Origin: United States
SAYMYNAME hails from the greater Los Angeles area, also better known as Dayvid. He grew up in a musical family influenced by many genres of music including hiphop as his father DJ’d for a hobby. Dayvid went on to graduate from Chapman University with a degree in PR and Advertising.
SAYMYNAME boasts the ever so coveted Insomniac Event’s DISCOVERY PROJECT 2013. In order to chase his dreams he began working over 35 hours a week at Guitar Center after graduation. Any spare time he found, was dedicated into the studio. As a result of years of hardwork, he was signed by AM ONLY.. the premiere booking agency in the industry.
After tinkering with trap and hardstyle, his re-birth came about as he discovered #HARDTRAP. SAYMYNAME has been on the forefront as a pioneer of this sound movement.
Numerous blogs and fans have labeled him as the God Father of HARDTRAP. He boasts support from giant names such as The Chainsmokers, DJ SNAKE, and Carnage who play several tracks in their sets. An endless of infamous names that show track support, ie: Skrillex, Flosstradamus, GTA, Party Favor, Nghtmre, Slander, 12th Planet, and David Guetta.
Keep an eye out for this young exciting act which hovers over the deck at 6’4″ and bring his mesmerizing stage presence and ridiculous energy that has created a whole new movement and enthusiasm that successfully converts brand new fans at every show and keeps fan coming back for more!!
Home Town: Born in Arcata, CA, raised in Los Angeles, CA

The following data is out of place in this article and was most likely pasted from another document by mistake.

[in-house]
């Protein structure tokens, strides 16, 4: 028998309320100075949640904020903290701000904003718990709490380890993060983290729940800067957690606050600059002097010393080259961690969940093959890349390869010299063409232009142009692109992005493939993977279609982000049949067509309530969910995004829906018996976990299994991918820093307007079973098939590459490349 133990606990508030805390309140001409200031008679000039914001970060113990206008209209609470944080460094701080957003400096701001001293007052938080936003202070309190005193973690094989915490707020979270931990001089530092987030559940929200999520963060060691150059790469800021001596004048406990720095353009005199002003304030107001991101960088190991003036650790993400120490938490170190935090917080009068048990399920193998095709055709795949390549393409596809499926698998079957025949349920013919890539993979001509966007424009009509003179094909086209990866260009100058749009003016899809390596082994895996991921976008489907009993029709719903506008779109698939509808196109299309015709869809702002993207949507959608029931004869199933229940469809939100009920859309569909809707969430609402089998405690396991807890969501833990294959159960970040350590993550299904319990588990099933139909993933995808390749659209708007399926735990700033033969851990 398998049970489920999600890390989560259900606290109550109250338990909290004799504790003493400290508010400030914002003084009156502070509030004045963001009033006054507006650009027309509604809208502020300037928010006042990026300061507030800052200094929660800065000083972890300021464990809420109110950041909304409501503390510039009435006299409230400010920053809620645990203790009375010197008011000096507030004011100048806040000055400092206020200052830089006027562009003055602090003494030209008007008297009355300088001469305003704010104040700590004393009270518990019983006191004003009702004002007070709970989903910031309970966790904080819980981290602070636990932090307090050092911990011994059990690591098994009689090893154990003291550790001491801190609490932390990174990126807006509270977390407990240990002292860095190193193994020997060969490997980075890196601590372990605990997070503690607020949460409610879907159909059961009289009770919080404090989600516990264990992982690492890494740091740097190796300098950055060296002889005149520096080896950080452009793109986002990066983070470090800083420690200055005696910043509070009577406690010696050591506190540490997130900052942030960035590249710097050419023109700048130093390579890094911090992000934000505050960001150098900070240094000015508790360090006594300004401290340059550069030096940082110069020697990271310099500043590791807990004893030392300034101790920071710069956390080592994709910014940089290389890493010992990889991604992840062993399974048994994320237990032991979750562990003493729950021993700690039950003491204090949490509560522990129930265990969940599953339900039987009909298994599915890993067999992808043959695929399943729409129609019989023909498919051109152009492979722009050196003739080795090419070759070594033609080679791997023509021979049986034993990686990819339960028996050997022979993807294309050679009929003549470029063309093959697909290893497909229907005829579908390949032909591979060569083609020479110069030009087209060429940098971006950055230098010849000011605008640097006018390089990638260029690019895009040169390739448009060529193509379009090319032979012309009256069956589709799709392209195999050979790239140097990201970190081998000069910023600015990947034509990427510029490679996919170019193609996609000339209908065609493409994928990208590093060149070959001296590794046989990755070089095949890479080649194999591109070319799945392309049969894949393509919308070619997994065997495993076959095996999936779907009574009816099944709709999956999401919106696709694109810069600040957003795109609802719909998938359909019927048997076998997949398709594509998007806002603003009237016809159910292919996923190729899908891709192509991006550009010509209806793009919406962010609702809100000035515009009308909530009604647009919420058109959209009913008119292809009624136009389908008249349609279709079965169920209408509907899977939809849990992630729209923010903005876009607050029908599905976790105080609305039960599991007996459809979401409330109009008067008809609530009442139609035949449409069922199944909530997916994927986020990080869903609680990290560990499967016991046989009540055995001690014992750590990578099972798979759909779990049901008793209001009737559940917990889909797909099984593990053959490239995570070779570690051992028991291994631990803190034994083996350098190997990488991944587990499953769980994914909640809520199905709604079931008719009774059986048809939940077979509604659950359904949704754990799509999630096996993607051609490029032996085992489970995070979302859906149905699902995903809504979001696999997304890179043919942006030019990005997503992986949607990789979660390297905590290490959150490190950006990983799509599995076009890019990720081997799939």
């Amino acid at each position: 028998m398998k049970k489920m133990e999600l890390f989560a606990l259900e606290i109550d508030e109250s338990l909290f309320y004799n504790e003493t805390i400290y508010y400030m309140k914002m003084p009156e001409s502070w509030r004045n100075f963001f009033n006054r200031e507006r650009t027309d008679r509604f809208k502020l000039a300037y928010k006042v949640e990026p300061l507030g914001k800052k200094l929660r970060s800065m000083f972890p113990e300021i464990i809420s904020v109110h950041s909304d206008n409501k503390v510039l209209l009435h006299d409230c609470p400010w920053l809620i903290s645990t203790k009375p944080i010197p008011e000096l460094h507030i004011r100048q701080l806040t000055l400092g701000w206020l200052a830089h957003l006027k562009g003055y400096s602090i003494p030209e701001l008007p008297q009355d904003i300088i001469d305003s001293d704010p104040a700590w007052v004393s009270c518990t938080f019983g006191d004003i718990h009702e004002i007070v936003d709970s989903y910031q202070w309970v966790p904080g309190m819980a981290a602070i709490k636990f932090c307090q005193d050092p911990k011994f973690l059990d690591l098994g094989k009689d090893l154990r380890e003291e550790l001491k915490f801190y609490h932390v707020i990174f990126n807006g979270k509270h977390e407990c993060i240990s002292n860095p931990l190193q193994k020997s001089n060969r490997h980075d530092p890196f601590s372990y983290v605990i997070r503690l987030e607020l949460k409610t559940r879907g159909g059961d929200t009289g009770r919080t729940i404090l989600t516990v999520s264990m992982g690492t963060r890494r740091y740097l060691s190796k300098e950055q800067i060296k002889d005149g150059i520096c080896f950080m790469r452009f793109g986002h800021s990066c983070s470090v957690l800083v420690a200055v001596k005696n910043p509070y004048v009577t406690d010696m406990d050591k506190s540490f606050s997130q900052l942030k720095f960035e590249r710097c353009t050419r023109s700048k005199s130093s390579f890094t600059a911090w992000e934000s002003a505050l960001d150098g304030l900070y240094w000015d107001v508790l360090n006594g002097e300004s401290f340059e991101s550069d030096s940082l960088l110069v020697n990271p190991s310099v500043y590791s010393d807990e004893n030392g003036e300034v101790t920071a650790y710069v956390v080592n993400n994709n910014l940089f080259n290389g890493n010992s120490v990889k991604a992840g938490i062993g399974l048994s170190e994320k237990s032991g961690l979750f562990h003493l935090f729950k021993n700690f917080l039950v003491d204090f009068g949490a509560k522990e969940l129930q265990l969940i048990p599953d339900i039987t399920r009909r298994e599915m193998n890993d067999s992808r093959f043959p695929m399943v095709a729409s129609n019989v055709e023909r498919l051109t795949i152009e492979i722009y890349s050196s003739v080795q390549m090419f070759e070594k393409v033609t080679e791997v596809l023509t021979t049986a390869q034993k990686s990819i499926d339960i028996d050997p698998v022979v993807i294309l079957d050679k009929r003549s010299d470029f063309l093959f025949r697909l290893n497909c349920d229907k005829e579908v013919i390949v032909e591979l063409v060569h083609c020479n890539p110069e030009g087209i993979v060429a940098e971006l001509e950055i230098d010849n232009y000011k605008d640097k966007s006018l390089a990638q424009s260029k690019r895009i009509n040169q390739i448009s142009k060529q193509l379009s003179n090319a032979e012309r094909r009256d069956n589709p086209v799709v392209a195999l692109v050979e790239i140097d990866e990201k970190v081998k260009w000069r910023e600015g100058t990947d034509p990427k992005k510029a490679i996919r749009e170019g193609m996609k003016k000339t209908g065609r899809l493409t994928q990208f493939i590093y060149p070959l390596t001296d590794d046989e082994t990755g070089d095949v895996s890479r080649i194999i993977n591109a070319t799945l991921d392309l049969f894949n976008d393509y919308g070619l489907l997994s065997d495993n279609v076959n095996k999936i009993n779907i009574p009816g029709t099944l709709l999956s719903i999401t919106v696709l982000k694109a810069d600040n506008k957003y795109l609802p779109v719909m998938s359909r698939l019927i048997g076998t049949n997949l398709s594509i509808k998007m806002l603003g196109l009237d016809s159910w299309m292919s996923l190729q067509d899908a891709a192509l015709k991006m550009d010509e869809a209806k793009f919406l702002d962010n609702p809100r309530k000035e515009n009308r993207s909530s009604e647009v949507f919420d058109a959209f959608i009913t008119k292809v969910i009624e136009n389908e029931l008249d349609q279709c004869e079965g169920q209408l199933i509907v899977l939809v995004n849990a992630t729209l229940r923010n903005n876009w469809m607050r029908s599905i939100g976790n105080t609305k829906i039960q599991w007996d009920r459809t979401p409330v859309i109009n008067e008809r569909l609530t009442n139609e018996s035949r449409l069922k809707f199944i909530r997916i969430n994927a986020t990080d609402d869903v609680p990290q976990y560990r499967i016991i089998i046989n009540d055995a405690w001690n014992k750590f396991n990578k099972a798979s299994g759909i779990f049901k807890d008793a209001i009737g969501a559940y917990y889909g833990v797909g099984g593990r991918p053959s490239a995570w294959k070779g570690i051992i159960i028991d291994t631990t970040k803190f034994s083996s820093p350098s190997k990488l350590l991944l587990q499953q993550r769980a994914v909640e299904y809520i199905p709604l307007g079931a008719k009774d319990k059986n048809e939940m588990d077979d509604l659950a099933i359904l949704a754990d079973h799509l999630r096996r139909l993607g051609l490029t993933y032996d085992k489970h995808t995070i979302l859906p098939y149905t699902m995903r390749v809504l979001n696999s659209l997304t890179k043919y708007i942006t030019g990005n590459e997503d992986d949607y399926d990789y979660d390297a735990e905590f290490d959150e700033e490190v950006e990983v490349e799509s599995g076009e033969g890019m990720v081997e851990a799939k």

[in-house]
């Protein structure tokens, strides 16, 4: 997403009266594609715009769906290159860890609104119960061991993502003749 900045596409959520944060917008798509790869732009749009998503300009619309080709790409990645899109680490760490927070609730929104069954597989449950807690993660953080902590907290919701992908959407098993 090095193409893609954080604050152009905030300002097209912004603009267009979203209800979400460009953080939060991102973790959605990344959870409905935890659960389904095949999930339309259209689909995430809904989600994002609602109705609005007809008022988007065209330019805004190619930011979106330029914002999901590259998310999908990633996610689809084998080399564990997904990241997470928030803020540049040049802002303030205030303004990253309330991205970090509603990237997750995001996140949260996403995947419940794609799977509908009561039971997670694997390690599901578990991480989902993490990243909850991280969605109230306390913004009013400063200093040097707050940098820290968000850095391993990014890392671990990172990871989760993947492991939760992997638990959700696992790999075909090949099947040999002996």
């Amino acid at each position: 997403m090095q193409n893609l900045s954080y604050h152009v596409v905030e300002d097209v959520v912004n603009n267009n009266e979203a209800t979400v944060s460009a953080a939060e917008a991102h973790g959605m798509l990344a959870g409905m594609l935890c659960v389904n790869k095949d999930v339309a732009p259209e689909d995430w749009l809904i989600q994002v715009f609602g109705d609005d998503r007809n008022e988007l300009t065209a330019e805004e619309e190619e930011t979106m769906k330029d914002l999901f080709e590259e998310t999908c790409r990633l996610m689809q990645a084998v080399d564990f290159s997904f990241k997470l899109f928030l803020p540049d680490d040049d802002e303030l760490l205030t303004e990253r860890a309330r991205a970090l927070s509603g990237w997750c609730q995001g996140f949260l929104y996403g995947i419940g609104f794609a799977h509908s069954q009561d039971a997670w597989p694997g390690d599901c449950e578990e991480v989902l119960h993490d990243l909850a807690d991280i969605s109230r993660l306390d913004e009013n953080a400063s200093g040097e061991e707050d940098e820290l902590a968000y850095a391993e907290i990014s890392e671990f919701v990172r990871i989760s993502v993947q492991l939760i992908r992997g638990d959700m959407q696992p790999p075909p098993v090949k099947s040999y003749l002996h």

Currently Living: Los Angeles, CA
Origin Of Name: Yes! The Headhunterz song, “Just Say My Name,” inspired the name. I loved the aggression in the song and the monologue in the break. It is demanding, like my music.
Weapon of Choice: Hmmm, I always choose Mario when I play Super Smash Brothers on the Nintendo 64—he is my weapon of choice in that game.
Source of Power: Bacon, artist including Skrillex, Headhunterz, Armin Van Buuren, Tyler the Creator and Soulja Boy. I also get my power from the clothing I wear, the food I eat and dancing to good hardstyle music.
Was there one particular moment in the recording or mixing process for your Discovery Project entry that made you feel like you were creating something pretty damn special?
When I dropped Pegboard Nerds’ “Self Destruct.” I went on automatic turn up mode and couldn’t stop dancing. I love that song and I felt that it just gave the mix some character and a different change of tone.
Are there any dots to connect with where/how you grew up to your musical output?
When I was four years old, I remember my father was DJing in my house and my mom picked me up and let me scratch once for like two seconds. It went “scurvurrru screech” and I believe that the moment I scratched it sparked my curiosity in DJing for year…until my dad finally passed down the tables to me after my fifth grade culmination. In elementary school I was into old school dance music through breakdancing and learned more about the hip-hop culture from my father.